Markets & Finance

Stocks Finish with Losses


Stocks Thursday finished at session lows as investors fretted over Intel's (INTC) mid-quarter business update and high oil prices continued to weigh on the broader market.

The Dow Jones industrial average finished down 67.06 points, or 0.65%, to 10,195.91. Pharmaceutical components headed the gainers column while Intel was a significant drag. The broader Standard & Poor's 500-stock index fell 8.36 points, or 0.74%, to 1,116.63. The tech-heavy Nasdaq composite index was down 28.72 points, or 1.44%, to 1,960.26.

After the closing bell Thursday, semiconductor maker Intel soothed some market worries with a positive mid-quarter business update. It said its quarterly revenue forecast would be in a range of $8 billion to $8.2 billion, with a gross profit margin of 60% or 61% amid better-than-expected results in its communications business. Shares bounced higher by 2% in after-market trading.

In Friday's session, investors will also focus on the week's most eagerly awaited economic release -- the May employment report. The update will likely show the economy added more than 200,000 jobs for a third straight month.

The market's attention Thursday was once again dominated by energy price moves, with U.S. crude oil moving lower to around $39 per barrel. Earlier the Organization of the Petroleum Exporting Countries (OPEC) reached an informal agreement to raise oil output by 8%. The increase falls somewhat short of expectations.

The deal will raise output by two million barrels a day immediately, in hopes of easing prices down from the $40 level. Another increase in production is set for August, in an attempt to keep prices from skyrocketing.

In company news, Anheuser-Busch (BUD) won the takeover battle for China's fourth-largest beer maker on Thursday after arch-rival SABMiller withdrew from bidding for Harbin Brewery, according to media reports.

Merrill Lynch (MER) may sell a large part of its asset management unit, according to a report by The New York Times .

Some retailers posted robust monthly sales results. Dow industrials component Wal-Mart Stores (WMT) reported a stronger-than-expected 5.9% increase in May same-store sales in the U.S.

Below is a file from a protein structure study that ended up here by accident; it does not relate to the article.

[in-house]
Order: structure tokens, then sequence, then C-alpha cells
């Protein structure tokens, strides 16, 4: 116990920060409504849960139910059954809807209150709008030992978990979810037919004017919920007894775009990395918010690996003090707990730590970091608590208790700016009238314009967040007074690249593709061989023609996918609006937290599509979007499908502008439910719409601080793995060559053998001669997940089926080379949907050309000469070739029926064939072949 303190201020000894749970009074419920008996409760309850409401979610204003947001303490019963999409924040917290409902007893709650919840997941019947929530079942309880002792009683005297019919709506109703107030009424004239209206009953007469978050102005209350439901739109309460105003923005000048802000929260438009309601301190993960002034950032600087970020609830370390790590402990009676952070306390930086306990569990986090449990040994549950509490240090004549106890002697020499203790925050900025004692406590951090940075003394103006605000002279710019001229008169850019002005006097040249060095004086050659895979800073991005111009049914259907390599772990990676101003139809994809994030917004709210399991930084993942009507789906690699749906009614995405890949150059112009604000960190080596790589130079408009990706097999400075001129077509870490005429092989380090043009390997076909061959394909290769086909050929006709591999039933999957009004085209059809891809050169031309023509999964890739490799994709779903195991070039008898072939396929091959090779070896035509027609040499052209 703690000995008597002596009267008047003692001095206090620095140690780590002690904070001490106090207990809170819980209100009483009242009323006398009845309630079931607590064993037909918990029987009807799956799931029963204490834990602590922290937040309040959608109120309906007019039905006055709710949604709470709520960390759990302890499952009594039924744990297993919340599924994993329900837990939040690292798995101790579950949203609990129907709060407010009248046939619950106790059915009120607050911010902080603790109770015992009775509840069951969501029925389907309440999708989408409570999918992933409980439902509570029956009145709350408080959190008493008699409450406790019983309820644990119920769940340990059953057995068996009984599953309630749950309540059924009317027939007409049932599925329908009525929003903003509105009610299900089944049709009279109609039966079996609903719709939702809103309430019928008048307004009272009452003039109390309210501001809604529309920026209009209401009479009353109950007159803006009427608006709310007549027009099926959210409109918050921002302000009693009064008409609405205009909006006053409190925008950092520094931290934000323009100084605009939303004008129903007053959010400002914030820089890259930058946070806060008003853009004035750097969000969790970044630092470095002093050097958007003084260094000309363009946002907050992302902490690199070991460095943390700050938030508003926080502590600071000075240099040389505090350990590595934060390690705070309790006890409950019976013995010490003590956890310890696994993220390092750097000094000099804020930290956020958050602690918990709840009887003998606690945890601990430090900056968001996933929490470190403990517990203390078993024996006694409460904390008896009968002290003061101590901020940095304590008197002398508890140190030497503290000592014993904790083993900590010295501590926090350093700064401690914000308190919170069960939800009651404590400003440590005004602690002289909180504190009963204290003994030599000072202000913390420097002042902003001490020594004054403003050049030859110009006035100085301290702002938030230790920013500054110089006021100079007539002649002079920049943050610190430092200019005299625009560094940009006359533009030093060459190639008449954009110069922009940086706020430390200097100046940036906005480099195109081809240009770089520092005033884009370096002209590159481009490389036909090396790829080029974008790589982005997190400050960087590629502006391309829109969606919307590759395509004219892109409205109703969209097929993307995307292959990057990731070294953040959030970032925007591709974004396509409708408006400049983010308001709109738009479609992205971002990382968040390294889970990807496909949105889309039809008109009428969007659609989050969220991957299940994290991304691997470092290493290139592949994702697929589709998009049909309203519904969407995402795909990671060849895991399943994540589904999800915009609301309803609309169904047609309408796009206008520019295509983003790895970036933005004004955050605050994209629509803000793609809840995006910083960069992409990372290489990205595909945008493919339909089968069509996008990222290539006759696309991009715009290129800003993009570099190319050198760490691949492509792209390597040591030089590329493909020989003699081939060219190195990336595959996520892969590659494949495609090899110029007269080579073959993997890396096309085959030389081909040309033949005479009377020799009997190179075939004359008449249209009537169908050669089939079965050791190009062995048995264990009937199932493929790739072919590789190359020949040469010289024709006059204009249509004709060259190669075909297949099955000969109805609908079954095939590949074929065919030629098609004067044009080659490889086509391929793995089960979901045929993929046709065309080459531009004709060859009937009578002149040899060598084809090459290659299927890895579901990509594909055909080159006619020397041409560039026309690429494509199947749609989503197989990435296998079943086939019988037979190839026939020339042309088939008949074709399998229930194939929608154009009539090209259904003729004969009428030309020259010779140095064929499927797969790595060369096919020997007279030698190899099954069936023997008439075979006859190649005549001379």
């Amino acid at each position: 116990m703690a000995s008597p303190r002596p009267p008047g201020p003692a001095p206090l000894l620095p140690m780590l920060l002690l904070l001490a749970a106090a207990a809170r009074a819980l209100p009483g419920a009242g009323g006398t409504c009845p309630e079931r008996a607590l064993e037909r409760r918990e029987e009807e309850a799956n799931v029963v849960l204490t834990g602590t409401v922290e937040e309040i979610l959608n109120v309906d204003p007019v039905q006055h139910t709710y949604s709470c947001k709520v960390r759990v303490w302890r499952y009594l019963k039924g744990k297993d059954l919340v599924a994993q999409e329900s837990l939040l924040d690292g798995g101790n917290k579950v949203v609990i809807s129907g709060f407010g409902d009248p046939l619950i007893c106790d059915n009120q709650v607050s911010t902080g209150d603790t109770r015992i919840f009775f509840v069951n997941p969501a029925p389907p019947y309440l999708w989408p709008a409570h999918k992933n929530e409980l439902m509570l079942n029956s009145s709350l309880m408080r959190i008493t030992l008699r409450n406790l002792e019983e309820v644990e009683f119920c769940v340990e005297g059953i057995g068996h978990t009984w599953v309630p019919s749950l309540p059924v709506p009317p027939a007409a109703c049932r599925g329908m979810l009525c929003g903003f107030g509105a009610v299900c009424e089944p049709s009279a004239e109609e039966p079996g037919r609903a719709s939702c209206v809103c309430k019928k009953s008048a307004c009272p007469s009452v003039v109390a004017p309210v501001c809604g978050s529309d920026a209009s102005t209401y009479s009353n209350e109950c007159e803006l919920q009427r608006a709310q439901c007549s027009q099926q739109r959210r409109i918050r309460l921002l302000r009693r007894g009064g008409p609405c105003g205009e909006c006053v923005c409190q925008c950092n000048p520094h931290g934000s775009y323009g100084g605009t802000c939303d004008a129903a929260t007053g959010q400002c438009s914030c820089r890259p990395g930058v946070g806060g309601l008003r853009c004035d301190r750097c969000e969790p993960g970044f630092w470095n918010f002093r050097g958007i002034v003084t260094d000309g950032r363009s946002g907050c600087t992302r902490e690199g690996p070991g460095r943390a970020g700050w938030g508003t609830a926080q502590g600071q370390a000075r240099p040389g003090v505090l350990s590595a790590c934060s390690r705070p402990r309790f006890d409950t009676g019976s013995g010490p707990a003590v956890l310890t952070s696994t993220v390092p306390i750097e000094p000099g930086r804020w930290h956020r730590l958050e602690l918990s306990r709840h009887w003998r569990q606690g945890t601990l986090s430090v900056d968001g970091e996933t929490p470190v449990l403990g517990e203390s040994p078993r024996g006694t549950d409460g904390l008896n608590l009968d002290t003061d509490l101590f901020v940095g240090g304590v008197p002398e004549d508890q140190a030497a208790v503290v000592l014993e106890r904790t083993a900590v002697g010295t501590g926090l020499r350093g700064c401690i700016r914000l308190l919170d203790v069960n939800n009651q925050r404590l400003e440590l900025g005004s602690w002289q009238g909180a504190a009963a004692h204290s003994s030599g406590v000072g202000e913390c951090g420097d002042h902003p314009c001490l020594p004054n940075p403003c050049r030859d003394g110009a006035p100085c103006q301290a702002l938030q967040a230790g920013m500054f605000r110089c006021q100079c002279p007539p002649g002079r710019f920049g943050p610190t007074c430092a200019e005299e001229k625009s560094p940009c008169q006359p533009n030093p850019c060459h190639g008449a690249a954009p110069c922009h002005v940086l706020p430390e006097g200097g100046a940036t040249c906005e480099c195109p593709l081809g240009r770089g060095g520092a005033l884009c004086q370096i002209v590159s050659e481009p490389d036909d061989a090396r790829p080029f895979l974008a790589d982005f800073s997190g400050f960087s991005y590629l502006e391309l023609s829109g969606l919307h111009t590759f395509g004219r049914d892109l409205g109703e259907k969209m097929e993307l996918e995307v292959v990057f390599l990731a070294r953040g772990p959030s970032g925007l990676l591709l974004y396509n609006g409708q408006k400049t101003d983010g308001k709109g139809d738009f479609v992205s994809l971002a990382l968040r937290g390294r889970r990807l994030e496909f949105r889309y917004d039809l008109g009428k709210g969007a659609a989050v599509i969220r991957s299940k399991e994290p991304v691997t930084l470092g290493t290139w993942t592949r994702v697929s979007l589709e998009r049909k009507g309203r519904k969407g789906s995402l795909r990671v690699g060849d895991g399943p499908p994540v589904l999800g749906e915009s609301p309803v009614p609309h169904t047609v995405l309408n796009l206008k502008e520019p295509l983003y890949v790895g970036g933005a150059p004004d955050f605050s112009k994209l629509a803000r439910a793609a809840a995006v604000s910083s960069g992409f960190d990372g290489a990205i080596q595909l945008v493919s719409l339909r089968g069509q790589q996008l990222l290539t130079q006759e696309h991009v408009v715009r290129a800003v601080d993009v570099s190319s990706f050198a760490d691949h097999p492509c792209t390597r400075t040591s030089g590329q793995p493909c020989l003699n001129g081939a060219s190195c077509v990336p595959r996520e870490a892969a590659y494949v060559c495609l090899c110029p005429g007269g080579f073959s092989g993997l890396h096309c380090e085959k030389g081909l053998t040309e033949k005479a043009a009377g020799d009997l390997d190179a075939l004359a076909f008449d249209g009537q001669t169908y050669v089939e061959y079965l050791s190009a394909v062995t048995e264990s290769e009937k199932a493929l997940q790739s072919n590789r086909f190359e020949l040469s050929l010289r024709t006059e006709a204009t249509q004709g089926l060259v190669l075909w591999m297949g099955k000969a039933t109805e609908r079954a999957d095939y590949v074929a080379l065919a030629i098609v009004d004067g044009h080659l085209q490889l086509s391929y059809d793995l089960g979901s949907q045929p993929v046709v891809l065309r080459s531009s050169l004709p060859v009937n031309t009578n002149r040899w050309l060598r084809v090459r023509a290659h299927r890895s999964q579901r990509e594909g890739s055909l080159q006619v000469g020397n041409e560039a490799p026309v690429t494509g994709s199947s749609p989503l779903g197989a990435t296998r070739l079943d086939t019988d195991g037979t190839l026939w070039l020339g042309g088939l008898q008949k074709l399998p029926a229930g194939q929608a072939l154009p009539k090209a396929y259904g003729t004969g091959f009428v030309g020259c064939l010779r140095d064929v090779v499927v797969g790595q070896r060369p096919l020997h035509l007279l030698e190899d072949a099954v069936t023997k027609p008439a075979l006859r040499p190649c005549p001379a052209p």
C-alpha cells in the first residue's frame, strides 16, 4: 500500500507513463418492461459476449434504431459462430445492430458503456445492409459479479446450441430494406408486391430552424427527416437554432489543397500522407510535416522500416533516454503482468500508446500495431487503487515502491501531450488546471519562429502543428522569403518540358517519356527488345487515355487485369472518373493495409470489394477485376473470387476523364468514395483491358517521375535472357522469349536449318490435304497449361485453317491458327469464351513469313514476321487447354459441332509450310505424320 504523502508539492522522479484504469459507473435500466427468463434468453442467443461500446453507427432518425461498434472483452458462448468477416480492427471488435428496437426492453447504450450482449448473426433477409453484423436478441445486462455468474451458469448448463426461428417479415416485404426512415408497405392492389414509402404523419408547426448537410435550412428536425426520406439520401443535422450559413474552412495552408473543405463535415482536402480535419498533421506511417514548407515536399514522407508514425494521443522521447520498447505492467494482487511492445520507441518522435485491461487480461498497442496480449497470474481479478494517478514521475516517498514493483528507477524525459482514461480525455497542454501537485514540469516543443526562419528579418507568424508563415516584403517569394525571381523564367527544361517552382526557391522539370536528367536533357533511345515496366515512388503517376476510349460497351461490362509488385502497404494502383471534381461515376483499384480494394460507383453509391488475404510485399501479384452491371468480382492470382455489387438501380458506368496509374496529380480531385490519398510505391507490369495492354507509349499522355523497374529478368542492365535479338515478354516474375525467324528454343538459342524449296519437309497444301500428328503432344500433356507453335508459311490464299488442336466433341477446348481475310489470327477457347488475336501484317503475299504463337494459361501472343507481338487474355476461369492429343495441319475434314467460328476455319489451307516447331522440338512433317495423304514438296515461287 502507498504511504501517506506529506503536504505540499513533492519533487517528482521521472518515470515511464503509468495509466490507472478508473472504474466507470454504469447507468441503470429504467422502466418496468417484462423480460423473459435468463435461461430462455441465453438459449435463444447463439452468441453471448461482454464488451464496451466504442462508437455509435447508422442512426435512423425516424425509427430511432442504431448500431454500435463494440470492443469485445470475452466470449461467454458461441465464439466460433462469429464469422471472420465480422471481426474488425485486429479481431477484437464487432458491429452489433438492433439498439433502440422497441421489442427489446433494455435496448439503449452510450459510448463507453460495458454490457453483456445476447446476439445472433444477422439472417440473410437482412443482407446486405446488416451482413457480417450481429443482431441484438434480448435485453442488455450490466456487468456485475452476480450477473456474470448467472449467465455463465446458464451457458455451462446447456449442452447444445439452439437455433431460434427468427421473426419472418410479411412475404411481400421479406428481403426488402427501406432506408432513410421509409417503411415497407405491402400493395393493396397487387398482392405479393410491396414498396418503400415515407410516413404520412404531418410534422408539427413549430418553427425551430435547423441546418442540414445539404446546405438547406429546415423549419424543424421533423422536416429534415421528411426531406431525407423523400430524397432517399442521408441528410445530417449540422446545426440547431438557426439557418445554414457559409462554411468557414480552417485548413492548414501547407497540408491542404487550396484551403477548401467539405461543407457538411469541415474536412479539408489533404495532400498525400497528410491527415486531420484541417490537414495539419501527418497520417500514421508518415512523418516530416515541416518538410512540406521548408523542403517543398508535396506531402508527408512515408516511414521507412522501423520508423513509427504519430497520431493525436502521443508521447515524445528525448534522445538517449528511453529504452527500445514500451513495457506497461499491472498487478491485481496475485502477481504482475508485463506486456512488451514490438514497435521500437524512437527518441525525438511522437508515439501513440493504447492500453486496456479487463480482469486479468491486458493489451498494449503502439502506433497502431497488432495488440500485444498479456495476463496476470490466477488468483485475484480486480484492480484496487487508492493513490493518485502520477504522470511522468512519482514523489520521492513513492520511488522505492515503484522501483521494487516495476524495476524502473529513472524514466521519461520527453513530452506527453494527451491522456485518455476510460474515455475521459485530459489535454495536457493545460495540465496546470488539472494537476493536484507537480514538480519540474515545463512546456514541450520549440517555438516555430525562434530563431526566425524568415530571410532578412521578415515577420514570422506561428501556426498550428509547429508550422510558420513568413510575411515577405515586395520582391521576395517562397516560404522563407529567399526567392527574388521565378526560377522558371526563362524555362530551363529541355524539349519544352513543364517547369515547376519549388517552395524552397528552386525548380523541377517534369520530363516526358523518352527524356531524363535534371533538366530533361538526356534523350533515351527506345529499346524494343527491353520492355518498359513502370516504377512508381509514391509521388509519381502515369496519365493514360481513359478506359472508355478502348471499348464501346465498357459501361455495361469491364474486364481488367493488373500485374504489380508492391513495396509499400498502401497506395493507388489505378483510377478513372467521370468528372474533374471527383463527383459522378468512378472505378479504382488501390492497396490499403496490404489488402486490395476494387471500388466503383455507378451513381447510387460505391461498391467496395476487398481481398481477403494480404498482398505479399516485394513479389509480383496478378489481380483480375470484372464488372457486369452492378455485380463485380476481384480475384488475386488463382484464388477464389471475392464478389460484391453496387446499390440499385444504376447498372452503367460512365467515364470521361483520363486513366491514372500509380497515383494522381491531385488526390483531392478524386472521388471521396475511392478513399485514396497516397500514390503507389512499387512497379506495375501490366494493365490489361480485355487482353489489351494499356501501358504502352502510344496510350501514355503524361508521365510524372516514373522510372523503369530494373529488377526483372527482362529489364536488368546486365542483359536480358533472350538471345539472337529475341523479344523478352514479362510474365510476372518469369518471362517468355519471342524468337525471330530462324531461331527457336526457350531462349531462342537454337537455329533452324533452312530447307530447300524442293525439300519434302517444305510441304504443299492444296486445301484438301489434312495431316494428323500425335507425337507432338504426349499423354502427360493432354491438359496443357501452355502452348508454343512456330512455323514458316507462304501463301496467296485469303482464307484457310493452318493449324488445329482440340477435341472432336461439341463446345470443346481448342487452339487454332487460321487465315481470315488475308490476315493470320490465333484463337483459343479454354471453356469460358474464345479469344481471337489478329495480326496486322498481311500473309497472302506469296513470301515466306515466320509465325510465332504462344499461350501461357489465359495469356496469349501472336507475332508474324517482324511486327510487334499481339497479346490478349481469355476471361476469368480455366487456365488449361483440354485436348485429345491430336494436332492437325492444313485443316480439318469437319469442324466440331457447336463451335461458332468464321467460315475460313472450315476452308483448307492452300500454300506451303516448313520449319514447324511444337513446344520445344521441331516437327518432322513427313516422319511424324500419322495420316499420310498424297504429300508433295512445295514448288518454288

Costco Wholesale (COST) reported a 16% rise in May sales at stores open at least a year, amid strong demand for food and consumer electronics.

Microsoft (MSFT) said it has scrapped plans to roll out an online game meant to help it revive Xbox in Japan.

Thursday featured a full plate of economic data. May non-farm business productivity increased at a revised 3.8% annual rate in the first quarter, which is a slight rise from the 3.5% gain initially reported and better than economists' forecasts for the month.

Initial jobless claims slipped 6,000 to 339,000 in the week ended May 29. The figure was only slightly higher than the 336,000 expected on Wall Street. The four-week moving average has been within a tight range since March, reflecting a rebounding job market.

The Institute for Supply Management's nonmanufacturing index fell to 65.2 in May from the record 68.4 in April. The market had expected a slight drop, to 66. The index has now been above 50 which indicates expansion for the sector -- for 14 months.

Meanwhile, factory orders fell 1.7% in April, a bit worse than the 1.2% drop expected by the market.

Treasury Market

Treasury prices finished higher Thursday, as traders covered short positions ahead of Friday's employment report.

World Markets

In Europe, stocks rebounded to finish higher, despite ongoing nervousness about oil prices. Shares in brewing stocks helped lead the charge.

London's Financial Times Stock Exchange 100 index gained 12.60 point, to 4,421.80. Retailer Marks & Spencer led the loss column after bid terms by a prospective buyer disappointed.

Germany's Xetra DAX index gained 14.56 points, or 0.37%, to 3,902.87. In France, the CAC 40 index added 0.58 point, or 0.02%, to 3,646.81.

Asian markets finished with sharp losses. The Nikkei 225 index lost 215.29 points, or 1.91%, to 11,027.05 on renewed worries over the consequences of higher fuel prices. Hong Kong's Hang Seng index shed 271.82 points, or 2.23%, to 11,929.93, amid worries over interest rate increases.


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